Lake Stanley Draper lies in SE Oklahoma City, not too far from Tinker Air Force base and accessible from I-240. For many years it had a bit of a rough reputation, you might imagine some of the nicknames it had with a last name like Draper but I won’t go into that. In the past few years it has really turned around and it has become a great area to enjoy the outdoors. At any rate recently I decided to film a little bit around multi-use trails there and provide you a little look. What’s that? You have been anxiously awaiting another addition of Clint’s crappy videos?? Well then my friend please read the next line in your best ringside announcer voice: “Let’s get rrrrrrrready for a crappy viiiideeoooooooooooooo!!!” Just click here.
Now that your primal urges for bad camera work from cheap action cameras is satiated I can tell you a little bit about the trail. The trails are where several of the State games of Oklahoma are held and they are maintain by the Trail Care Crew. I went out on one of those perfect summer days. You know the ones that smell like hot cedar and pine but are not so stifling with heat and humidity that you have to constantly douse yourself with water to survive. Perhaps the weather contributed to my positive feelings about the trail this day but I think it was more so due to the Trail Care Crew that maintains these trails. The trail had almost no litter to be found and was in really good shape considering all the rain we have had in the spring and early summer. Some areas remained washed out and rough but they had roped off affected areas and helpfully provided a reasonable and well marked detour. I was impressed. I found myself watching for ways I could make this trail better and picked up a couple of stray pieces of plastic and and a small bottle cap. I took time to fix a small wash on the trail and when I was finished with my run I noted the changing areas, recycling bins, and signs informing trail users what to expect and how to have a decent experience out there. It all felt really well done. Mountain bikers, trail runners, hikers, and outdoor enthusiasts all use and help maintain the trail and you can tell that the people that use it actually care about it.
The trails themselves are primarily wooded trails with lots of twists and turns and small up and downs. There are a couple of open areas (power line cuts), but for the most part you can expect woods, roots, sand, and a few rocky sections. It is accessible for beginners but does have enough intermediate and technical stuff for even the most seasoned quad thrasher. Don’t expect to set any speed records though, the tight turns, sand, and land sharks (roots) tend to effectively curb those looking to chase those Strava trophies. This is a good set of trails to grab your water and a snack, set the cruise control, and enjoy a couple of hours out in nature. You are close to all the trappings of the city here but it doesn’t really feel like it. I saw deer, lizards, lots of squirrels, several different bird species (a really cool broad winged hawk made an appearance), and an armadillo (which was little concerning since it was the middle of the day and those guys or more of a night and evening creature unless they are sick).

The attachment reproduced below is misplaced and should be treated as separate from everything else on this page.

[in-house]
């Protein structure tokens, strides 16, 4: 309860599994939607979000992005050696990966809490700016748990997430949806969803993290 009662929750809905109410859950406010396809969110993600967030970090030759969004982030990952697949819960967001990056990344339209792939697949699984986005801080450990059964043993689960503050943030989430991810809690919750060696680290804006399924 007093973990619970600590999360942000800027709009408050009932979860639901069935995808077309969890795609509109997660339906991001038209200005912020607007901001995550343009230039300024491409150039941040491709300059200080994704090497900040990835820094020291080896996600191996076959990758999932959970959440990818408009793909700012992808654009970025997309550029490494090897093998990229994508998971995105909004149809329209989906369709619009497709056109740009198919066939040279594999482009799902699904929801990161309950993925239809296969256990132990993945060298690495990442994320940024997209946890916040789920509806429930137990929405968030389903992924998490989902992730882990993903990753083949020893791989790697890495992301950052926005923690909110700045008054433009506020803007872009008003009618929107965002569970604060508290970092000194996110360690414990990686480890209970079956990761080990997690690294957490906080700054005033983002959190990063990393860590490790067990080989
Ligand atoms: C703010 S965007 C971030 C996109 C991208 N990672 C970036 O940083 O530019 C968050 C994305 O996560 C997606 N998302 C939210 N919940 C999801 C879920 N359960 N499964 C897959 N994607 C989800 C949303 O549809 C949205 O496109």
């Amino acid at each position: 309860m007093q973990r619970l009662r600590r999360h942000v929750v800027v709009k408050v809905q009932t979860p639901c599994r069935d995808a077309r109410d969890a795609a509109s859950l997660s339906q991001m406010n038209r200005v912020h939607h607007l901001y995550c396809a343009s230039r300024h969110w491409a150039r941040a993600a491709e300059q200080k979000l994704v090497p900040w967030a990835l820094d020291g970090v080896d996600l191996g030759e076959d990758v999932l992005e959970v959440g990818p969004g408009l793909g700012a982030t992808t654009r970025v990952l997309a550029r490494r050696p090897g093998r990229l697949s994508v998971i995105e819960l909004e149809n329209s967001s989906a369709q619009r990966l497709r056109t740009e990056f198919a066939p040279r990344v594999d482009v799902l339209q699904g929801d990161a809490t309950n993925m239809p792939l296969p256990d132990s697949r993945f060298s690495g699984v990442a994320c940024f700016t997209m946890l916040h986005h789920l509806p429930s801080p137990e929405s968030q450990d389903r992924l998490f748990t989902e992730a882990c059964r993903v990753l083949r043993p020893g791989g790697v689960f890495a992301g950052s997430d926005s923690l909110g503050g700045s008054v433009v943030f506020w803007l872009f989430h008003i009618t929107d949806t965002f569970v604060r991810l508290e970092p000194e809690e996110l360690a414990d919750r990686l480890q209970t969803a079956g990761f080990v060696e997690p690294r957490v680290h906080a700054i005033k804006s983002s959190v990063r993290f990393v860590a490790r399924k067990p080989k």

So get out there and give them a go – plenty of miles of trail are available, they get a little crowded on the weekend but not overly so. It is worth a trip and I don’t think you will be disappointed.
I live very near my alma mater which conveniently has a nice crushed gravel trail all the way around it’s perimeter. I get to run from my house and do a couple of loops which makes for a nice training area and good start to most of my mornings.
Except dogs seem to hate me. The suburban neighborhood I live is is filled with nice folks and a nearby dog park makes for lots of people who keep their fur babies in good shape. Maybe too good. What is crazy is I always had dogs growing up (out in the “country”) and I consider myself a dog-friendly guy but if it is true that dogs can sense a person’s soul then mine must be black because my luck lately has been trending toward rabies.
My wife has pet allergies so even though my kids would love a furry addition to our home we have stayed the course with fish, lizards, and the occasional visit to the pet store.
Just a few weeks ago a smallish dog crossed four lanes of traffic, barking like mad the whole time, to catch up with me on the sidewalk and bite my ankle before I grumpily called out to its geriatric owner to literally call off his dog.